Follow these 3 parts to set up the green app:

3 squares - bottom center has a router, above 2 squares representing apps - one green and one blue. There is a green arrow from the router to the green app
Green app. Image source: What is Blue-Green Deployment
  • Next App (green): The initial app was cloned from the Prototypr GitHub repo (give it a star ⭐) - and the .next folder is built using npm run build. For the deploy script to work, call this folder next-app-green.

  • PM2 (port 3000): The initial app is running on PM2, using the command below. If you're following my process, make sure your app name is "green", and you specify port 3000. That's important for later!

pm2 start npm --name "green" -- run start -- --port 3000
  • NGINX (proxy_pass): The initial NGINX location block looked like below. It uses `proxy_pass` which points to the PM2 (the process manager) running on port 3000. Make sure you have this working first, then we'll make a couple tweaks for blue/green.

  location /
        proxy_pass http://localhost:3000; 
        proxy_http_version 1.1;
        proxy_set_header Upgrade $http_upgrade;
        proxy_set_header Connection 'upgrade';
        proxy_set_header Host $host;
        proxy_cache_bypass $http_upgrade;

Be sure your app is turned on by running PM2 ls - it will say 'online' in the status column.

B. Blue app

3 squares - bottom center has a router, above 2 squares representing apps - one green and one blue. There is an arrow from the router to the blue app
Blue app. Source: What is Blue-Green Deployment

Here's the bits for the blue app, and to get the blue green concept set up:

  • Next App (blue): Now clone the same Next app Github repo into a new directory called it next-app-blue (the name is important for the deploy script in part 2)

  • PM2 (port 3001): start your blue version with the following command. Ensure the --name flag is blue, and the --port flag is 3001:

pm2 start npm --name "blue" -- run start -- --port 3001
  • NGINX (upstream): this is the cool part! With 1 additional block in the NGINX, we can have both apps running at the same time with these 2 changes:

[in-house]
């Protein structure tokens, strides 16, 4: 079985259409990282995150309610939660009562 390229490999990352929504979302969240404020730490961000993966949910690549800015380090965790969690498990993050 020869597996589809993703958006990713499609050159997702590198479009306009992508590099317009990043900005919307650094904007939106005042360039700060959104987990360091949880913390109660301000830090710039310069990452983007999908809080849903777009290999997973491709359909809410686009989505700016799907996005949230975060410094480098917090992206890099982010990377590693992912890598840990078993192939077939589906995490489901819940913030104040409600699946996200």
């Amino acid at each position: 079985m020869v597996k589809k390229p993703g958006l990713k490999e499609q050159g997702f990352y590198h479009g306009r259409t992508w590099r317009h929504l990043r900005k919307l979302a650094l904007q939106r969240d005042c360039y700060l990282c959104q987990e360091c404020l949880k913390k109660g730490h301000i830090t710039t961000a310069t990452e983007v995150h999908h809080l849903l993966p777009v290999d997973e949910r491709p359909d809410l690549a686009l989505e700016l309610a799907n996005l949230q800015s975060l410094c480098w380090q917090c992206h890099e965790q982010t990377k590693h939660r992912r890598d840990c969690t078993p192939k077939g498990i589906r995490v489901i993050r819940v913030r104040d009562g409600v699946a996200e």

1. Add an 'upstream' block is at the top, that directs to both of our running PM2 processes (localhost:3000 and localhost:3001).

    2. Change the original proxy_pass to http:// + the name of the upstream block. In this case it is http://bluegreen, but you can call it anything.

upstream bluegreen {
    server localhost:3000 weight=1;
    server localhost:3001 weight=1;

location /
        proxy_pass http://bluegreen;
        #proxy_pass http://localhost:3000; 


It's called Load Balancing

NGINX load balancing concept. From this youtube vid

This is actually called load balancing - the requests to the domain will be sent to either of your running apps. If one of the apps is stopped, all requests will go to the other running app. Load balancing sounded really complicated to me, but it was done it with those 2 changes. Here's more info on it with NGINX:

Last step for this section: now both apps running, stop one of them using pm2 stop green (or blue). At this stage, running pm2 ls will produce a table like below - 1 app online, the other stopped (doesn't matter which way around):

screenshot of 'PM2 ls' command output, showing blue app running, and green app stopped.
PM2 ls output showing blue app running, and green app stopped.

All the traffic is therefore going through 1 app.

Part 2: Deployment Guide

With that Blue/Green server setup done, there's 2 parts left. You can paste my scripts for both of these, but there's a little bit of configuring to do to set up SSH keys for GitHub:

  1. Deploy Script: Add a script on the server that will create the latest build, and fail gracefully if anything goes wrong.

  2. GitHub Actions: Set up GitHub actions to trigger a deployment when you push to the main branch